There was rare good news for BAE Systems yesterday. The British defence giant scooped a 315m pound contract from the Government to start work on the next generation of nuclear-powered submarines. The contract is also due to yield 500m pounds by year end, which could fund a share buy back. Longer term, defence spending could recover, which presumably was one of the attractions for EADS to do the deal with BAE. But overrall, the picture still looks grim. BAE faces stiff competition to secure a big chunk of rapidly growing defence spending in emerging markets. Its core markets are shrinking. The company has tried, and failed, to pull off a transformational deal. It may try again, but there are no obvious suitors right now. Shares are trading at a 20 per cent discount to American defence rivals. But they are cheap for a reason, The Times´s Tempus column says reports.
F&C lost another £3.7bn of mandates in the three months to September, most of it through the well-signalled withdrawal of insurers such as Friends Life. This is very low-margin business. More promisingly, the company won a net £401m of new mandates from third-party institutional investors such as pension funds. Another net £1.4bn from this category is in the pipeline, F&C says. The cost-cutting programme is all but complete, with almost all the £48.8m in promised savings now achieved. The jury is out on whether these cuts mostly in back-office functions have been achieved without damaging muscle. But if so, F&C should deliver 9.6p of earnings per share next year, putting it on a multiple of 10. The present yield is 3.1% and there is a strong chance of a dividend hike next year, Tempus explains.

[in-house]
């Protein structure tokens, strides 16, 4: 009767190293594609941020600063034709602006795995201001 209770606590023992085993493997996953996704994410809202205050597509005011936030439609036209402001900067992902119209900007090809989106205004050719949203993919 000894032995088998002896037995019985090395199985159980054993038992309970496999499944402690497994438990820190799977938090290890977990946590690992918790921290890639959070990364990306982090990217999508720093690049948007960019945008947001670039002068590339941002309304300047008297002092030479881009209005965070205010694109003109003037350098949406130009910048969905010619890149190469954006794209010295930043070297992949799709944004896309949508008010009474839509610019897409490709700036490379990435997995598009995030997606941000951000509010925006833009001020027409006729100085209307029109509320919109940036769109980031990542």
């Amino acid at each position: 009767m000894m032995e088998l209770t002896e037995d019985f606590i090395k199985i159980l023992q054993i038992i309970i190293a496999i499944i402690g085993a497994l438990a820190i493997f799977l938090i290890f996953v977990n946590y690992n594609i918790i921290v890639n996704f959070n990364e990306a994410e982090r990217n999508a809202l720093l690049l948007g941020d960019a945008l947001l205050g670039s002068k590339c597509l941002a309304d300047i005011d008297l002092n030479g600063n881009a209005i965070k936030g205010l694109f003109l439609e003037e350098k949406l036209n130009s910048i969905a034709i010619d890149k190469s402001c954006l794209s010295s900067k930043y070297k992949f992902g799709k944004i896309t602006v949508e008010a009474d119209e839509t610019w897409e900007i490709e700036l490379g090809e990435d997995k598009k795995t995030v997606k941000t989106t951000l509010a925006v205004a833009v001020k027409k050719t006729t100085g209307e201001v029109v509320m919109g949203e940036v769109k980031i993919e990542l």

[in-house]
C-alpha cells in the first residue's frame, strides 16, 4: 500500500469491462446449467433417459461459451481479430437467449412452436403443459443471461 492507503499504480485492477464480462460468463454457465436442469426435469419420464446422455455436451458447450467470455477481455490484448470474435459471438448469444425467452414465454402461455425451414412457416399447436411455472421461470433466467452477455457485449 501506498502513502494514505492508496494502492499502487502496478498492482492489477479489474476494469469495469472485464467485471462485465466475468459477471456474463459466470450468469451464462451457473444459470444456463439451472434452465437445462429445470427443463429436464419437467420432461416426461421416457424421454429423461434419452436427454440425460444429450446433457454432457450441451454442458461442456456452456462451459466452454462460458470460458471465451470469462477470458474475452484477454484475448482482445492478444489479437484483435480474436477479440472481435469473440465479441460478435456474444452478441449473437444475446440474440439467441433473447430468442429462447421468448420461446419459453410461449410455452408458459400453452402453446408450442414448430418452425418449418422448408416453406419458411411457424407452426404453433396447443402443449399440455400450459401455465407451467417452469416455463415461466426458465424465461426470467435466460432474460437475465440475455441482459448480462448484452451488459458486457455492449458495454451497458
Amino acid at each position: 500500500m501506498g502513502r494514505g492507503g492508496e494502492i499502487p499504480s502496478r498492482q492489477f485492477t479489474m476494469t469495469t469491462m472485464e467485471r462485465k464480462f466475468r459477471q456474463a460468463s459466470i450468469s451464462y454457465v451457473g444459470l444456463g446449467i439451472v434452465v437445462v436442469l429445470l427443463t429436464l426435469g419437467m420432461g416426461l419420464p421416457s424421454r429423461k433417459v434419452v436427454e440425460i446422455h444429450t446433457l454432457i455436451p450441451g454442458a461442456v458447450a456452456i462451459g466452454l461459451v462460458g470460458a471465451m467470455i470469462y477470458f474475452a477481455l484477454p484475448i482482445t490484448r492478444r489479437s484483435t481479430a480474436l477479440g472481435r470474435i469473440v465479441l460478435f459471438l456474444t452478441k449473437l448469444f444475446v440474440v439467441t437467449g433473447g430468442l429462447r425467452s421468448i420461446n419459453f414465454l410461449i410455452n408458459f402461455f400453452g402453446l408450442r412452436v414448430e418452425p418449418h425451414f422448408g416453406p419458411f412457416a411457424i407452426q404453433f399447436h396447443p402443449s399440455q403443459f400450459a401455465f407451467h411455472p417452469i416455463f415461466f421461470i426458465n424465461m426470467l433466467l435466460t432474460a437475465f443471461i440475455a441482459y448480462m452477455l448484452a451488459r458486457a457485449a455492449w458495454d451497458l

Anglo American shares
rose 4% on Friday after it revealed that Cynthia Carroll, its chief executive, had fallen on her sword. This follows years of sniping by shareholders over performance at the mining group. So far, Ms Carroll is the only departure - but the board must share some responsibility. Anglo was too late to the investment cycle when it came to the Chinese commodity boom - and the company then spent far too much on projects such as Minas-Rio. These spending decisions were approved at board level under the chairmanship of Sir John Parker. Questor last said the shares were a hold when they were at £20.34 in September. They remain a hold, The Telegraph´s Questor team says.
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